Serious Faults: Bulging eyes; both eyes not matched in color; blue eyes.
EARS – Ears are high set and may be natural or cropped without preference. Prick or flat, wide ears are not desired.
The neck is of moderate length and muscular. There is a slight arch at the crest. The neck widens gradually from where it joins the skull to where it blends into well laid-back shoulders. The skin on the neck is tight and without dewlap.
Faults: Neck too thin or weak; ewe neck; dewlap.
Very Serious Fault: A short, thick neck that would interfere with functional ability.
The shoulder blades are long, wide, muscular, and well laid back. The upper arm is roughly equal in length to the shoulder blade and joins it at an apparent right angle.
The forelegs are strong and muscular. The elbows are set close to the body. Viewed from the front, the forelegs are set moderately wide apart and perpendicular to the ground. The pasterns are short, powerful, straight, and flexible. When viewed in profile, the pasterns are nearly erect.
Faults: Upright or loaded shoulders; elbows turned outward or tied-in; down at the pasterns; front legs bowed; wrists knuckled over; toeing in or out.
Very Serious Fault: Legs shorter than half the total height at the withers.
The chest is deep, well filled in, and moderately wide with ample room for heart and lungs, but the chest should never be wider than it is deep. The forechest does not extend much beyond the point of shoulder. The ribs extend well back and are well sprung from the spine, then flattening to form a deep body extending to the elbows. The back is strong and firm. The topline inclines very slightly downward from the withers to a broad, muscular, level back. The loin is short, muscular and slightly arched to the top of the croup, but narrower than the rib cage and with a moderate tuck-up. The croup is slightly sloping downward.
Very Serious Fault: Overly massive body style that impedes working ability.
The hindquarters are strong, muscular, and moderately broad. The rump is well filled in on each side of the tail and deep from the pelvis to the crotch. The bone, angulation, and musculature of the hindquarters are in balance with the forequarters. The thighs are well developed with thick, easily discerned muscles. Viewed from the side, the hock joint is well bent and the rear pasterns are well let down and perpendicular to the ground. Viewed from the rear, the rear pasterns are straight and parallel to one another.
Faults: Narrow hindquarters; hindquarters shallow from pelvis to crotch; lack of muscle; straight or over angulated stifle joint; cow hocks; sickle hocks; bowed legs.
The feet are round, proportionate to the size of the dog, well arched, and tight. Pads are hard, tough, and well cushioned. Dewclaws may be removed.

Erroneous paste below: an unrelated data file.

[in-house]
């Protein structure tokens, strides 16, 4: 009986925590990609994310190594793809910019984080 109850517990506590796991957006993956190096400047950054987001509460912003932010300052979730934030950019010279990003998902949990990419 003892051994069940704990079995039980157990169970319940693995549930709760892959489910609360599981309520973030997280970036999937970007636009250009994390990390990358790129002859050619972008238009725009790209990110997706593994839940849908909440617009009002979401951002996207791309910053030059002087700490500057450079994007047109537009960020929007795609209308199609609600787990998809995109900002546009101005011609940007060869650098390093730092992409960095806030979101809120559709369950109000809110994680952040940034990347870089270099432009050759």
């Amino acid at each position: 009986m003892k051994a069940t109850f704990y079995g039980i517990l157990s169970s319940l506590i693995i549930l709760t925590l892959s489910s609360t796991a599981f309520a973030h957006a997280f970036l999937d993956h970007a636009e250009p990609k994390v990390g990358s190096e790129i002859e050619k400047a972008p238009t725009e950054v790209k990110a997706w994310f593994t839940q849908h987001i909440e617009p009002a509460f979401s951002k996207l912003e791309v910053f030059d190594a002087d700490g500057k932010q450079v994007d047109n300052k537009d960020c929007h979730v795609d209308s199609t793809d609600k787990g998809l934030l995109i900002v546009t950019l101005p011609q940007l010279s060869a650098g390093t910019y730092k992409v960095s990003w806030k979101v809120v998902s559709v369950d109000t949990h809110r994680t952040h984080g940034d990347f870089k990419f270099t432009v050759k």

Fault: Splayed feet.
The tail is set on as a natural extension of the topline, and tapers to a point. When the dog is relaxed, the tail is carried low and extends approximately to the hock. When the dog is moving, the tail is carried level with the backline. When the dog is excited, the tail may be carried in a raised, upright position (challenge tail), but never curled over the back (gay tail).
Fault: Long tail (tail tip passes beyond point of hock).
Serious faults: Gay tail (not to be confused with challenge tail); kinked tail.
Disqualification: Bobbed tail.
The coat is glossy and smooth, close, and moderately stiff to the touch.
Faults: Curly, wavy, or sparse coat.
Disqualification: Long coat.
Any color, color pattern, or combination of colors is acceptable, except for merle.
HEIGHT AND WEIGHT
The American Pit Bull Terrier must be both powerful and agile so actual weight and height are less important than the correct proportion of weight to height. Desirable weight for a mature male in good condition is between 35 and 60 pounds. Desirable weight for a mature female in good condition is between 30 and 50 pounds. Dogs over these weights are not to be penalized unless they are disproportionately massive or rangy.
Very Serious Fault: Excessively large or overly massive dogs.
The American Pit Bull Terrier moves with a jaunty, confident attitude, conveying the impression that he expects any minute to see something new and exciting. When trotting, the gait is effortless, smooth, powerful, and well coordinated, showing good reach in front and drive behind. When moving, the backline remains level with only a slight flexing to indicate suppleness. Viewed from any position, legs turn neither in nor out, nor do feet cross or interfere with each other. As speed increases, feet tend to converge toward center line of balance.
Faults: Legs not moving on the same plane; legs over reaching; legs crossing over in front or rear; rear legs moving too close or touching; rolling; pacing; paddling; sidewinding; hackney action; pounding.
Unilateral or bilateral cryptorchid. Viciousness or extreme shyness. Unilateral or bilateral deafness. Long coat. Bobbed tail. Albinism. Merle.
Note: Although some level of dog aggression is characteristic of this breed, handlers will be expected to comply with UKC policy regarding dog temperament at UKC events.